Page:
Create your own cards, posters and banners in minutes!

Get a FREE vase when you buy a dozen roses.

3. Announce exciting news. Newspapers and magazines are popular because people love news. It's just basic human nature. We're curious. We not only want to know, we need to know. Casting your headline in a way that suggests news, rather than just advertising, can have the same powerful appeal of a feature story in the morning paper.

An important note: the product or service doesn't necessarily have to be newly created to qualify as news. It merely has to be news to your reader.

At Last, American Scientists Have Created the Perfect Alternative to a Mined Diamond!

Introducing the newest idea in cross-training. From NordicTrack (of course).

Now program your VCR by simply speaking to the revolutionary VCR VOICE programmer

4. Appeal to the "how-to" instinct. The how-to headline appeals to the need most of us have to improve ourselves or our lives in some way. The secret here is to key in on a need or want of the reader and promise to fulfill that need or want. Be careful, though. The how-to must highlight the benefit or final result, not the process itself. Look at this example:

How to make money working from home with your PC

Suppose instead it said "How to start a full-time computer business in your home." This misses the point, doesn't it? It sounds like a lot of work. It says nothing about the real motivator, which is using a computer you already own to make money. To write a how-to headline, begin with the words "How to" or "How" then immediately fill in the benefit.

How to stop smoking in 30 days ... or your money back

How You Can Profit From the 3 Greatest Service Businesses of the Decade!

How to do Central America on $17 a day. (Land Rover)

5. Pose a provocative question. Asking a question directly involves your reader. However, your question cannot be a random or clever one. It must relate directly and clearly to the major benefit of the product. It must also prod the reader to answer "yes" or, at least, "I'm not sure, but I want to know more."

Do You Make These Six Common Mistakes On Your Taxes?

Gotten a speeding ticket lately? Read this.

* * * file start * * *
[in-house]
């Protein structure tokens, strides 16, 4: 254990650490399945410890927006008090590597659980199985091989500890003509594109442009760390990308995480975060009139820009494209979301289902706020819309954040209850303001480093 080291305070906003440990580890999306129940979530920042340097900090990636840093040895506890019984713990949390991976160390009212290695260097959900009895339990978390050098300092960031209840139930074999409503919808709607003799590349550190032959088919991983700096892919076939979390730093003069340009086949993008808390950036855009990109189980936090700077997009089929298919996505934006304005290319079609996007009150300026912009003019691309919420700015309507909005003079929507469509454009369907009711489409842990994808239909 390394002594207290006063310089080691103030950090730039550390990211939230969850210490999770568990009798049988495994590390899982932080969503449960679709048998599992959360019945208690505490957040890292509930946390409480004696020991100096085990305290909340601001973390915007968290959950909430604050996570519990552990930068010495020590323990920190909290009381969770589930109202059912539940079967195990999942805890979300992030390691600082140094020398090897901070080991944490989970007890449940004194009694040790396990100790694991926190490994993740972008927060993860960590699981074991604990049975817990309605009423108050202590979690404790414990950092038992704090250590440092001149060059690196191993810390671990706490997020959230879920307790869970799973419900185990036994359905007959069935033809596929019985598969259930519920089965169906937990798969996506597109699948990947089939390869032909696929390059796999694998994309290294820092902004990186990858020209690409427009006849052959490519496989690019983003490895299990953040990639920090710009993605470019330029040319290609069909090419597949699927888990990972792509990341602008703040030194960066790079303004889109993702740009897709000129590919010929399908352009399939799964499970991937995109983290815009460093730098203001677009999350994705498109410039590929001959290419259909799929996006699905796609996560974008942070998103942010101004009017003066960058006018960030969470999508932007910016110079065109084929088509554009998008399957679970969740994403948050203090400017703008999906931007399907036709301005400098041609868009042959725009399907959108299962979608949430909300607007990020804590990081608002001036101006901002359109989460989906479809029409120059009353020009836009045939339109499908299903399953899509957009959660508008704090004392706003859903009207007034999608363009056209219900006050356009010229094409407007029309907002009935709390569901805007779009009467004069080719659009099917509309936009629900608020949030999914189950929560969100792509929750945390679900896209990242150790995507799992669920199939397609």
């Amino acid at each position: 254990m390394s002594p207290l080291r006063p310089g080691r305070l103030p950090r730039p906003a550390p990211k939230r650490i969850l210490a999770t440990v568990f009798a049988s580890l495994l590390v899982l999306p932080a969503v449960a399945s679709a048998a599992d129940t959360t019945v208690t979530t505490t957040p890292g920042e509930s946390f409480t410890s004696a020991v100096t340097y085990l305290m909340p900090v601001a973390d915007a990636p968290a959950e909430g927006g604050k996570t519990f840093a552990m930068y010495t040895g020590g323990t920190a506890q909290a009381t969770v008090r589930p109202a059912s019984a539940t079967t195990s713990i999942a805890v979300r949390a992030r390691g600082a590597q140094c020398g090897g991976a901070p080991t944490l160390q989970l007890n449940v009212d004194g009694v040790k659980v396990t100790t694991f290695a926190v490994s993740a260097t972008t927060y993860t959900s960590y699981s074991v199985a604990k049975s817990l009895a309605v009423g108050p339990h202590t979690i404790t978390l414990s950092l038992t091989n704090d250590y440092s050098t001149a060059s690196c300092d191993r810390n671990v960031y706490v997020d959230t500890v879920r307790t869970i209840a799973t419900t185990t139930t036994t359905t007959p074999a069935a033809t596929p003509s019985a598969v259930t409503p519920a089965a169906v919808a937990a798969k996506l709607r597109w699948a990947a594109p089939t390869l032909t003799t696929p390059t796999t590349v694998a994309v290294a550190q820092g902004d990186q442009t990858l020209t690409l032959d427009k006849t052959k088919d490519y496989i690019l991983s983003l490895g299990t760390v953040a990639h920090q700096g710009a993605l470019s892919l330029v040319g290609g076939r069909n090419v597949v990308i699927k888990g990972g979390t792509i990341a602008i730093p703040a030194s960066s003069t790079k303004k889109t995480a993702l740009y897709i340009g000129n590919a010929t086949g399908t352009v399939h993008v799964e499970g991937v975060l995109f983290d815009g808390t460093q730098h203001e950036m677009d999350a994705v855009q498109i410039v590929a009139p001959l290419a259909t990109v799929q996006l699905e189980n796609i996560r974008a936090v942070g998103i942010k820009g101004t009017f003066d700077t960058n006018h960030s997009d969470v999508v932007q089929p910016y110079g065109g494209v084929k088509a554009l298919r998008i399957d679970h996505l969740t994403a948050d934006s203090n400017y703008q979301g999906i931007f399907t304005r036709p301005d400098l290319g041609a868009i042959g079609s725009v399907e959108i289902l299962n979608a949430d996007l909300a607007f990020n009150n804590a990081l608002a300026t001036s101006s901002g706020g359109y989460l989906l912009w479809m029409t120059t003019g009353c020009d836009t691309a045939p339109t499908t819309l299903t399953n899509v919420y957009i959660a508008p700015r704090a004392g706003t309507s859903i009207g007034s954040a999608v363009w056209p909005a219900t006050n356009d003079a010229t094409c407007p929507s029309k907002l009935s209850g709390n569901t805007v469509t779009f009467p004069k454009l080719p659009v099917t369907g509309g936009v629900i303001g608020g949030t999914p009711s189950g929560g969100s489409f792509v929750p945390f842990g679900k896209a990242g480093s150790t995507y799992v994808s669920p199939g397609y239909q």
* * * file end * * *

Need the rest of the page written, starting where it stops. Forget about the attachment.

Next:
How do I know which mutual funds may be right for me?

6. Bark a command. Many ads fall flat because they fail to tell the reader what to do. This headline type allows you to be direct, relay a benefit, and take a commanding posture simultaneously. It's not conversational, it's dictatorial — but in an acceptable way that readers have come to expect in clear writing.

Be today's complete drafter. (correspondence course)

Find anyone, anywhere, anyway you want! (CD-ROM phone books)

Draw the shades, bolt the door ... and enter a world of mystery, suspense and terror. (book club)

7. Offer useful information. Let me clue you into a little secret that too many marketers don't understand: Most people don't want information. What? But what about all the books and newsletters and magazines and other sources of information that people inhale like a narcotic morning to evening, seven days a week? Surely people want information.

No. People daily swim in a sea of facts. Most of us have a slush pile of unread magazines by our desk. We feel like we're drowning in data. What people really want is a sense of order and predictability in their lives. We want to feel a sense of power over our world. Therefore, we seek out the secrets, tips, hints, laws, rules, and systems that promise to help us gain control and make sense of things. Notice how these headlines promise information that does just this:


FREE. The best kept secrets in America

Free brochure shows you how to end your money worries for good.

8. Relay an honest, enthusiastic testimonial. A testimonial headline can do two things for you. First, it presents your reader with a third party endorsement of your product or service. Second, it capitalizes on the fact that people like to know what other people say.

"Quite Simply, the Finest Children's Software Ever Released."

"This diet program worked for me. It can work for you, too!"

"It's the first book on personal finance that really made sense to me."

A variation of this strategy is to write a headline in the first person and put quotation marks around it. This "virtual testimonial" gives you a more interesting headline and improves readership just by adding the quotation marks.

9. Authenticate your proposition with a little something extra. People distrust advertising. And for good reason — a lot of it proves inaccurate or downright dishonest. To cut through this basic wariness, you can add a little something extra to your headline that seems out of place, yet rings true. Look at the following headlines and notice how the words "Ohio man," "Obsolete," and "Frustrated bartender" stand out. Their specificity or quirkiness adds a truthful aura that traditional verbiage could never achieve.

Ohio man has 21-year tested formula to create multimillion dollar business from scratch, without bank loans, venture capitalists or selling stock

Small Company's New Golf Ball Flies Too Far; Could Obsolete Many Golf Courses

Frustrated bartender develops incredible device to clean and disinfect your entire home ...

There are many, many other ways to write a headline. Whatever strategy you choose, don't make a decision too quickly. The best favor you can do for yourself is to brainstorm. Write dozens or even hundreds of headlines. You never know exactly what you want to say before you say it, so giving yourself plenty of choices is the surest way to arrive at the best, most powerful headline.

Copyright © 1995 Dean Rieck. All Rights Reserved.